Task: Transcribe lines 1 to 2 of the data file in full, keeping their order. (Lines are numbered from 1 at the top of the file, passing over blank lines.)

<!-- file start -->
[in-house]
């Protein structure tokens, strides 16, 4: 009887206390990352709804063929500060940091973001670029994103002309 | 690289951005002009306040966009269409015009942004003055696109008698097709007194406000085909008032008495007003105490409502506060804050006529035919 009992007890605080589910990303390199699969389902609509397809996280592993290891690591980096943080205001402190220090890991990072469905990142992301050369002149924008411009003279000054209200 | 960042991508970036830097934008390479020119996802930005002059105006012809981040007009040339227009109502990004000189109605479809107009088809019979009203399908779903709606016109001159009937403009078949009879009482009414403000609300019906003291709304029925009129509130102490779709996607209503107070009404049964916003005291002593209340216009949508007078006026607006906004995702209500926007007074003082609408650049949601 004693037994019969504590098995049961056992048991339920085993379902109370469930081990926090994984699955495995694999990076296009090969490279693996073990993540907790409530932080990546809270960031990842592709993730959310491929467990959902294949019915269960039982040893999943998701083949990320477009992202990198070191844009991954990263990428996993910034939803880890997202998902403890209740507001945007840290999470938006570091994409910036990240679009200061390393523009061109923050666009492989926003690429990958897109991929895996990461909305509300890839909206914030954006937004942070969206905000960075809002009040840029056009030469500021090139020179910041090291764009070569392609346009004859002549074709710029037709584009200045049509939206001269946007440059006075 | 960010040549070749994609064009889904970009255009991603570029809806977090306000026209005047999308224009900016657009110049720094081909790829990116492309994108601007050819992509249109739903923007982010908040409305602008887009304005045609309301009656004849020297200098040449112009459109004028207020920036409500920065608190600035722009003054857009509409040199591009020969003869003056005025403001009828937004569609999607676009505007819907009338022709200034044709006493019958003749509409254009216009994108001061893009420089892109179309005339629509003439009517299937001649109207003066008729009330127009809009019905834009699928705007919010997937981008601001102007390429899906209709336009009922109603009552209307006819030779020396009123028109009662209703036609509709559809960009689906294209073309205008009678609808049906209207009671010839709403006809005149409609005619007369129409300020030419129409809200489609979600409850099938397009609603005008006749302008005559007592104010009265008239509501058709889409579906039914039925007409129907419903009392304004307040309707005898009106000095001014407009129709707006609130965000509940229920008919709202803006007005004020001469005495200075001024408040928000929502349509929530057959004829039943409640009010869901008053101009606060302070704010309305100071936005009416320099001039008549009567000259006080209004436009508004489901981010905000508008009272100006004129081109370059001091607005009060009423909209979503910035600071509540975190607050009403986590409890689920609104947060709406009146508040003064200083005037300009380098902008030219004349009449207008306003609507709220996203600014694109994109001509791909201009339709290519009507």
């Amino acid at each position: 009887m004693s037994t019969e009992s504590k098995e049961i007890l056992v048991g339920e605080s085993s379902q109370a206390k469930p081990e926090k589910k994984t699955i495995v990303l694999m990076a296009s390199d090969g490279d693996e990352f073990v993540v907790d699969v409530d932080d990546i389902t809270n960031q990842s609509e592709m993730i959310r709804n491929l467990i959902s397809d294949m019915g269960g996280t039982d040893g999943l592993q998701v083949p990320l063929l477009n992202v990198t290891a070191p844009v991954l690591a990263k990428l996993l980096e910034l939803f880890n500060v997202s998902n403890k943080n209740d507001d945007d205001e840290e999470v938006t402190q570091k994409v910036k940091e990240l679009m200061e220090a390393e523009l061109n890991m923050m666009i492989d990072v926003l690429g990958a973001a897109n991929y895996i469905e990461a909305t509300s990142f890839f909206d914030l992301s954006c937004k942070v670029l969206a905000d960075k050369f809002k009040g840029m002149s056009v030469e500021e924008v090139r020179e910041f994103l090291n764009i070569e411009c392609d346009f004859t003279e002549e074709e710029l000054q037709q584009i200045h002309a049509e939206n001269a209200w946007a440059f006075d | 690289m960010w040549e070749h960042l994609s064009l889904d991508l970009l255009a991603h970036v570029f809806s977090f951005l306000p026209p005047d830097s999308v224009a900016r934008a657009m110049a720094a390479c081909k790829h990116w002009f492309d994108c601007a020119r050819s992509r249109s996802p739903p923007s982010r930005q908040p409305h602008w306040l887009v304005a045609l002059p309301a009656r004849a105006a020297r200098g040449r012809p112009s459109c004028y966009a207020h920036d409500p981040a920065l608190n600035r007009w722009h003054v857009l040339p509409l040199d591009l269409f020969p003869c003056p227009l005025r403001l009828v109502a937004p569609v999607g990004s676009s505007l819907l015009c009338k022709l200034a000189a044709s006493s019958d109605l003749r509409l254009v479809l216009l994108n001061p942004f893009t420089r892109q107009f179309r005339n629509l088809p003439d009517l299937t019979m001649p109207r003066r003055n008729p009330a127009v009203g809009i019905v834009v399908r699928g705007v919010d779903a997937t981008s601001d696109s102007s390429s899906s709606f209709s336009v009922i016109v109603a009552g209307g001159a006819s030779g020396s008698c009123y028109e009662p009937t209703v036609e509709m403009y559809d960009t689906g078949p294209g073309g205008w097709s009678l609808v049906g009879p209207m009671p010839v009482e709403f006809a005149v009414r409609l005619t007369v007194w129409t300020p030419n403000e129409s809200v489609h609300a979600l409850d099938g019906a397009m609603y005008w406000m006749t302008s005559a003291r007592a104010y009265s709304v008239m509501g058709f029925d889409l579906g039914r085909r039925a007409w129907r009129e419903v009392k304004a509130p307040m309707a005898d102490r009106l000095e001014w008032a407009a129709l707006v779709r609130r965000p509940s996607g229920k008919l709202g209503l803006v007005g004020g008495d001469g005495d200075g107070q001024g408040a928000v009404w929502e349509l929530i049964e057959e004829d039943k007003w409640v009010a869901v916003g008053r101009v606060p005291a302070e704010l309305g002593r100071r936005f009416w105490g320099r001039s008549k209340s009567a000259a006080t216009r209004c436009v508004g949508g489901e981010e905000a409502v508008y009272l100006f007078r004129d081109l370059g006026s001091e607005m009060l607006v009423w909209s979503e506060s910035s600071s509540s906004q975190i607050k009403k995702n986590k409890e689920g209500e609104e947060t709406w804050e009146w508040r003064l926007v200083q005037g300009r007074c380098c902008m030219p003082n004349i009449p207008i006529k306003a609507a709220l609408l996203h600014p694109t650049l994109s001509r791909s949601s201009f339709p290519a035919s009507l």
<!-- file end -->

[in-house]
């Protein structure tokens, strides 16, 4: 009887206390990352709804063929500060940091973001670029994103002309 | 690289951005002009306040966009269409015009942004003055696109008698097709007194406000085909008032008495007003105490409502506060804050006529035919 009992007890605080589910990303390199699969389902609509397809996280592993290891690591980096943080205001402190220090890991990072469905990142992301050369002149924008411009003279000054209200 | 960042991508970036830097934008390479020119996802930005002059105006012809981040007009040339227009109502990004000189109605479809107009088809019979009203399908779903709606016109001159009937403009078949009879009482009414403000609300019906003291709304029925009129509130102490779709996607209503107070009404049964916003005291002593209340216009949508007078006026607006906004995702209500926007007074003082609408650049949601 004693037994019969504590098995049961056992048991339920085993379902109370469930081990926090994984699955495995694999990076296009090969490279693996073990993540907790409530932080990546809270960031990842592709993730959310491929467990959902294949019915269960039982040893999943998701083949990320477009992202990198070191844009991954990263990428996993910034939803880890997202998902403890209740507001945007840290999470938006570091994409910036990240679009200061390393523009061109923050666009492989926003690429990958897109991929895996990461909305509300890839909206914030954006937004942070969206905000960075809002009040840029056009030469500021090139020179910041090291764009070569392609346009004859002549074709710029037709584009200045049509939206001269946007440059006075 | 960010040549070749994609064009889904970009255009991603570029809806977090306000026209005047999308224009900016657009110049720094081909790829990116492309994108601007050819992509249109739903923007982010908040409305602008887009304005045609309301009656004849020297200098040449112009459109004028207020920036409500920065608190600035722009003054857009509409040199591009020969003869003056005025403001009828937004569609999607676009505007819907009338022709200034044709006493019958003749509409254009216009994108001061893009420089892109179309005339629509003439009517299937001649109207003066008729009330127009809009019905834009699928705007919010997937981008601001102007390429899906209709336009009922109603009552209307006819030779020396009123028109009662209703036609509709559809960009689906294209073309205008009678609808049906209207009671010839709403006809005149409609005619007369129409300020030419129409809200489609979600409850099938397009609603005008006749302008005559007592104010009265008239509501058709889409579906039914039925007409129907419903009392304004307040309707005898009106000095001014407009129709707006609130965000509940229920008919709202803006007005004020001469005495200075001024408040928000929502349509929530057959004829039943409640009010869901008053101009606060302070704010309305100071936005009416320099001039008549009567000259006080209004436009508004489901981010905000508008009272100006004129081109370059001091607005009060009423909209979503910035600071509540975190607050009403986590409890689920609104947060709406009146508040003064200083005037300009380098902008030219004349009449207008306003609507709220996203600014694109994109001509791909201009339709290519009507």